I like to find out as much as I can about the man behind any identified item I come across, and this time the NPS records provided a ton. Besides the above info, I learned the name of Cook's wife, the names and birthdates of his children, where he was married, and who performed and witnessed the ceremony, etc. But I was curious about what type of merchant Cook was in Palmer, so went to the Palmer Public Library to review microfilm from the town newspaper at the time of the Civil War. I knew from reviewing newspapers of the era they were usually full of ads for the local stores and services, so I started looking at each issue starting about a year before Cook's initial enlistment, finding nothing until a one line article in the October 11th, 1862 edition of the Palmer Journal caught my eye: "SWORD PRESENTATION - The people of Palmer have presented Capt. F. C. Cook, of the Palmer company at Camp Banks, with a beautiful sword." Well, I actually jumped out of my chair and almost yelled in a library. I had never expected to actually learn this information more than 150 years after the fact. But two weeks later in the 10/25/1862 edition it got even better: "THANKS: Capt. F. C. Cook, of Co. H, 46th regiment, thanks the people of this town, in a card, for the presentation of a sword, sash, and belt." And on the next page: "A CARD, Camp Banks, Oct, 20 1862. To the donors of the beautiful sword, sash, and belt, presented to me by sergeant Anson A. Dorman: Gentlemen - Allow me to return to you my most heartfelt thanks for your generous and beautiful present. I shall feel proud to bear this token of your kind regards with me to the battlefield, and should it be my fate never to return, may this sword be returned to you be some comrade who can tell that my last act was with it to defend our liberties against the traitors of our country. Yours truly, F. C Cook, Commanding Co. H, 46th Regt., M.V." I never did find out what type of merchant Cook was, but I am much more pleased with what I did find.
Fast forward 2 years to early spring of this year. Every few years I join Ancestry.com for a month to do some research on any identified items I have picked up since my previous membership. I want to have more than one soldier to look up as it can be pretty hit or miss. While researching Cook, I again found almost all the information from the NPS records, but there was one link to a government records page that interested me "Headstones Provided for Deceased Union Civil War Veterans, 1861-1904", and there, in the middle of the page "Cook, Francis C, Capt Co H 46 Mass Inf, Cemetery: Oak Grove, Spfld Mass". This was less than 25 miles from my house! I was pleasantly surprised that my email to the cemetery was replied to within an hour, with the confirmation that the attendant walked down to verify that the military and family headstones were still present and upright, and the response included a map with the location of the grave marked and the route to it highlighted. I immediately decided that I had to visit the grave on Memorial Day this year and bring the sword with me. Memorial Day was bright and beautiful. It only took a few minutes to find the gravesite, since the veterans' graves were decorated with small flags for the holiday. His was the third flag marked grave I looked at. The grave is an older section of the cemetery, and while I could here the sounds of children playing in the swing area, and see people visiting other graves in the distance, I had this section to myself. I don't think anyone else even noticed me, but tt was with a great sense of peace and completion that I put an old fashioned bouquet of lilacs (probably the first flowers that adorned that grave in over a hundred years), a picture of Cook in GAR uniform, and finally his sword, on his gravesite, and then just knelt there for about 10 minutes. You know the feeling - it was just like the one I get each time I visit Gettysburg. People that I have shown the photos to have also remarked about the feelings elicited in them, a tingle, goosebumps. I know I will have to visit the grave again, and bring along some of my younger relatives. So maybe the tale of the Mass. Captain's sword really isn't complete after all.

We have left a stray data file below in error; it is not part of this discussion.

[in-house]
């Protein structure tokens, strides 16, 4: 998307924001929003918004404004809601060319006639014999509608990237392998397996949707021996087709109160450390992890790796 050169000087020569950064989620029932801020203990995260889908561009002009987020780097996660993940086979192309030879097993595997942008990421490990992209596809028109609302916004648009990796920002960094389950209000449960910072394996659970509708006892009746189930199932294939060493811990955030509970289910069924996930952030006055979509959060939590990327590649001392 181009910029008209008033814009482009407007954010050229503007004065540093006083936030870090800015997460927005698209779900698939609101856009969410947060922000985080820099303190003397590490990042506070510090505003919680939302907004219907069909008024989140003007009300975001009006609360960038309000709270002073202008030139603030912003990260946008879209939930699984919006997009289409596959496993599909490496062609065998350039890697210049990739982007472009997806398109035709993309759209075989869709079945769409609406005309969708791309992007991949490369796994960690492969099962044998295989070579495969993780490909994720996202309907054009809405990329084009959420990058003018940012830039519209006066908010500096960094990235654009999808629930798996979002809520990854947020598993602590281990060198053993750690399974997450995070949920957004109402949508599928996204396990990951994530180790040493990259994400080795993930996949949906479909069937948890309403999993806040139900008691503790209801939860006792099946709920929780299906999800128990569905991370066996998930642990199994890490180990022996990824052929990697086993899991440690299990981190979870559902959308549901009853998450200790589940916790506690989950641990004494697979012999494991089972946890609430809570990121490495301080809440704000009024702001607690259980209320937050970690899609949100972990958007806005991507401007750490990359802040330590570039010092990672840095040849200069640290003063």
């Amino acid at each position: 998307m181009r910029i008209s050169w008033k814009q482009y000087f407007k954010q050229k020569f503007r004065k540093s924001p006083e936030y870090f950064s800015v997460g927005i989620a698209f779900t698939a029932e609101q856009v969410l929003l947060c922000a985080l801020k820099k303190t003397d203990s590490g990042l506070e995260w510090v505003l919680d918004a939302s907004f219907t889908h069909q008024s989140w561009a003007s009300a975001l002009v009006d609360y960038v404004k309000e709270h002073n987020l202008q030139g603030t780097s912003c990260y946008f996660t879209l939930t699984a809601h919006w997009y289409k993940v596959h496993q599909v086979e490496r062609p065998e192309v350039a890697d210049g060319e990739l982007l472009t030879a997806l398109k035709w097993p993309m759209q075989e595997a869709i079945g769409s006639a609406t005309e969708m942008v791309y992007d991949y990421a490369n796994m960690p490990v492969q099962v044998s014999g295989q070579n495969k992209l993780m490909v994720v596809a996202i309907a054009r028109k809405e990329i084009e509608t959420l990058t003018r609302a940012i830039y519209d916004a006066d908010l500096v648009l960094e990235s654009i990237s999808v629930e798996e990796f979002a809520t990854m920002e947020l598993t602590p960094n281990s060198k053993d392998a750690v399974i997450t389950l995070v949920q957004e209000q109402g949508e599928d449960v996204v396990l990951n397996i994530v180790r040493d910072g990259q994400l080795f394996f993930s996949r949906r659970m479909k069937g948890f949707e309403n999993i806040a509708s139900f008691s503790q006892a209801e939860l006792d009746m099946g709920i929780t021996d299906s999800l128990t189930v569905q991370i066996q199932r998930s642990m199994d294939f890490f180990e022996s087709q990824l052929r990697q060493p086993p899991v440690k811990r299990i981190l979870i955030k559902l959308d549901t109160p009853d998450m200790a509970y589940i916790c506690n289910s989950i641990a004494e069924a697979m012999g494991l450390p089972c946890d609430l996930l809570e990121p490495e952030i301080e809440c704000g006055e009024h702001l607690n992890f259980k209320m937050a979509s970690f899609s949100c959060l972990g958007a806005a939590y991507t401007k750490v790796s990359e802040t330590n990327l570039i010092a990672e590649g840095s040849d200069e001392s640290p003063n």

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Bruce Vail

1st Lieutenant
Joined
Jul 8, 2015
Messages
4,045
Looks like a very fine artifact!

Mind if I ask what an item like this sells for?
 

bobinwmass

Private
Joined
Jul 14, 2019
Messages
33
Let's just say it was neither a bargain basement price or overly exorbitant. I thought it was a fair retail price and in line with what the other major dealers ask for similar weapons. If it were not from a local soldier then I would not have bought it. But glad I did as I have enjoyed the search.
 

John Winn

Captain
Joined
Mar 13, 2014
Messages
6,598
Location
State of Jefferson
That's a great story, indeed, and nice photos. I admit, though, that one of the first things that I thought of was that I wanted to re-set his military stone (cemetery preservation being one of my passions).

Thanks for sharing.
 

MORESMOKE

Cadet
Joined
Apr 11, 2019
Messages
2
Wonderful history. We all love this history but your connection to the past and a specific family from the past is extra special. Good stuff.